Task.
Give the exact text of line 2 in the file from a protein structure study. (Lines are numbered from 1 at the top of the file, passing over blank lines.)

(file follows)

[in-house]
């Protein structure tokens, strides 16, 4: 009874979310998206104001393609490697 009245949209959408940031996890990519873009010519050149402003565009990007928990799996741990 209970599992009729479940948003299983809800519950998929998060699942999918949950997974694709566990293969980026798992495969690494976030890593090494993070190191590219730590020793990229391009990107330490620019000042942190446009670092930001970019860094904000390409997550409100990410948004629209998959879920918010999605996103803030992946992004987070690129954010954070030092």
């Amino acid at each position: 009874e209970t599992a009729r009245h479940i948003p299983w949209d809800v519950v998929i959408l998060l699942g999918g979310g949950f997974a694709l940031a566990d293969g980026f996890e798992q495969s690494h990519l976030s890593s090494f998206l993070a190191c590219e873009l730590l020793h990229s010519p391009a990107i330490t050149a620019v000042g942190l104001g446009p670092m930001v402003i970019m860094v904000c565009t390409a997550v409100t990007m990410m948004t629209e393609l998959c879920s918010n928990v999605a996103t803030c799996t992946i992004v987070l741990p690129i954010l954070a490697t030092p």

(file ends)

């Protein structure tokens, strides 16, 4: 009874979310998206104001393609490697 009245949209959408940031996890990519873009010519050149402003565009990007928990799996741990 209970599992009729479940948003299983809800519950998929998060699942999918949950997974694709566990293969980026798992495969690494976030890593090494993070190191590219730590020793990229391009990107330490620019000042942190446009670092930001970019860094904000390409997550409100990410948004629209998959879920918010999605996103803030992946992004987070690129954010954070030092």